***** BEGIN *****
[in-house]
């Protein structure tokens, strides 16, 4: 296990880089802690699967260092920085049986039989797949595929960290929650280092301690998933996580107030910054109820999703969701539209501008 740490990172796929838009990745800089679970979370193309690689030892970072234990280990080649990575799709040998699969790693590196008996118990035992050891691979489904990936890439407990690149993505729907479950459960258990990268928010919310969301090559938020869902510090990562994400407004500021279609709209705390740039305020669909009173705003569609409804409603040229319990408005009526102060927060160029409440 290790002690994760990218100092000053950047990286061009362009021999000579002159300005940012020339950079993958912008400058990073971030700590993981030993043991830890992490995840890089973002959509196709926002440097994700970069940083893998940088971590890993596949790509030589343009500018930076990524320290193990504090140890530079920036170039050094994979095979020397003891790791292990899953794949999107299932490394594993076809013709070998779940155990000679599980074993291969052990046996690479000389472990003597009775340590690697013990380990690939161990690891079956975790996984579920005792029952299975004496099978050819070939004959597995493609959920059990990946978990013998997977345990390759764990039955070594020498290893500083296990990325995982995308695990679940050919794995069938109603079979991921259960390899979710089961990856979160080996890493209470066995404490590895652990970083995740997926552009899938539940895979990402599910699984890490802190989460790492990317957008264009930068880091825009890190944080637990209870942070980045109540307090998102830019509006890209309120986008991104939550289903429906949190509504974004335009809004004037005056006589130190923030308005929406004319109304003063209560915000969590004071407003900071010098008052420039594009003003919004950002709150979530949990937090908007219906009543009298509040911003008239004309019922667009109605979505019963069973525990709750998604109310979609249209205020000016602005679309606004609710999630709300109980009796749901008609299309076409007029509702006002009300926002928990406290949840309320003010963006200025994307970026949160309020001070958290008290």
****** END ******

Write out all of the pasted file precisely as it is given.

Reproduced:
[in-house]
């Protein structure tokens, strides 16, 4: 296990880089802690699967260092920085049986039989797949595929960290929650280092301690998933996580107030910054109820999703969701539209501008 740490990172796929838009990745800089679970979370193309690689030892970072234990280990080649990575799709040998699969790693590196008996118990035992050891691979489904990936890439407990690149993505729907479950459960258990990268928010919310969301090559938020869902510090990562994400407004500021279609709209705390740039305020669909009173705003569609409804409603040229319990408005009526102060927060160029409440 290790002690994760990218100092000053950047990286061009362009021999000579002159300005940012020339950079993958912008400058990073971030700590993981030993043991830890992490995840890089973002959509196709926002440097994700970069940083893998940088971590890993596949790509030589343009500018930076990524320290193990504090140890530079920036170039050094994979095979020397003891790791292990899953794949999107299932490394594993076809013709070998779940155990000679599980074993291969052990046996690479000389472990003597009775340590690697013990380990690939161990690891079956975790996984579920005792029952299975004496099978050819070939004959597995493609959920059990990946978990013998997977345990390759764990039955070594020498290893500083296990990325995982995308695990679940050919794995069938109603079979991921259960390899979710089961990856979160080996890493209470066995404490590895652990970083995740997926552009899938539940895979990402599910699984890490802190989460790492990317957008264009930068880091825009890190944080637990209870942070980045109540307090998102830019509006890209309120986008991104939550289903429906949190509504974004335009809004004037005056006589130190923030308005929406004319109304003063209560915000969590004071407003900071010098008052420039594009003003919004950002709150979530949990937090908007219906009543009298509040911003008239004309019922667009109605979505019963069973525990709750998604109310979609249209205020000016602005679309606004609710999630709300109980009796749901008609299309076409007029509702006002009300926002928990406290949840309320003010963006200025994307970026949160309020001070958290008290």